Magazine article Management Today

Agenda Bender. (Vital Signs)

Magazine article Management Today

Agenda Bender. (Vital Signs)

Article excerpt

Meetings are hell. That great leader of the Western business/industrial world Archie Norman conducts all meetings standing up. It gets people to the point and quarters average meeting times. But dysfunctional, dishonest and depressing meetings still happen. And the happiness, transparency, bonding and empowerment movements make it worse. More meetings.

Bad meetings proliferate. For me, the warning signs of an awful meeting are either leaden eyelids ('Why couldn't a troll do this; we shouldn't be wasting our time on it') or mounting fury ('You're trying to bounce us into rubber-stamping your mad/self-glorifying/hopeless plan') or despair ('We should hold this in the pub for all the clear decisions we'll get out of it').

There are meetings called by people who really, really like meetings. Calling meetings gives them a role -- particularly when it's a meeting about a meeting, a 'how should we play this?' when the issue is easily decided in five minutes by the water cooler. But for mediocre managers, process mania (a form of control freakery) goes under the new banner of transparency and consensus.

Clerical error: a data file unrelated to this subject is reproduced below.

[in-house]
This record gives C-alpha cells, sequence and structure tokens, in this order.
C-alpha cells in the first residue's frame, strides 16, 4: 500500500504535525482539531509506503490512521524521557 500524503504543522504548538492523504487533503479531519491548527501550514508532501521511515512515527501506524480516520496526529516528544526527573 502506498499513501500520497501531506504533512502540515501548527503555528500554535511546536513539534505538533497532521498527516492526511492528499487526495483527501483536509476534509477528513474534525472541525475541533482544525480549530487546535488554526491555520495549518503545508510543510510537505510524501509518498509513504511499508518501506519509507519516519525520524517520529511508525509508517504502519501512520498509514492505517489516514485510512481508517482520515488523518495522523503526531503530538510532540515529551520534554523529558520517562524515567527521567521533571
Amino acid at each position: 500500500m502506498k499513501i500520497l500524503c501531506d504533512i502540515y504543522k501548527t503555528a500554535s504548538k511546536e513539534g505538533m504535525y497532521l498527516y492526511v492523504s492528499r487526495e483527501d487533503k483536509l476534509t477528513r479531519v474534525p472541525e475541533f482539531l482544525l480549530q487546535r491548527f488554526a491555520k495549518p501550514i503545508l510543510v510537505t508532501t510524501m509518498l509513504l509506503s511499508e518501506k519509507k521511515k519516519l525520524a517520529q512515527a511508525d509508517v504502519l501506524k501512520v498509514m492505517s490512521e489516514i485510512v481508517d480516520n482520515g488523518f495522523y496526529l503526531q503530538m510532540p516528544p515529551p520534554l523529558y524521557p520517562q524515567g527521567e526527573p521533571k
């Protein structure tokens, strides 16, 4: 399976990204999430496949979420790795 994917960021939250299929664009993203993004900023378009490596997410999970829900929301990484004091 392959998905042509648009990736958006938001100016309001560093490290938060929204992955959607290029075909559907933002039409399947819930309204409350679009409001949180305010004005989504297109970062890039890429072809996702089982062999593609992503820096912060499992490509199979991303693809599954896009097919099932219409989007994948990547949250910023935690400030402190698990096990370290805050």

For the chairman, there's a different kind of hell. There are those attending who just talk to be heard. There are the secret agenda point-scorers who start off with a reasonable-sounding question that rapidly turns into crazed sniping. Anything that leads to that awful moment when you say 'I've lost them. they've gone feral' is hell.

But, hellish as they are, meetings are hugely important. Yet the seriously clever, good and hard-working often so hate the politicking and the time-wasting that they perform badly or find ways to cut out of them altogether. A brilliant, painfully honest woman I know used to hunch up, gently banging her forehead on the table, in utter despair. She fainted once in her corporation's executive committee preparatory wind-up in Milan -- and then asked to be excused meetings for ever.

But this righteous disinclination to meetings leaves the field wide open to the Machiavellian and the mediocre. Ask around about, say, those politicians who've risen without trace, with no discernible conviction or talent, and you'll often find they are brilliant meeting-fixers. So you've got to learn how. And it is a learnt skill -- the agenda-fixing, the preparatory deal, the boning-up on rules and etiquette, the timing conventions and all the wild obsessions and nutty blood feuds pulsing under the surface. …

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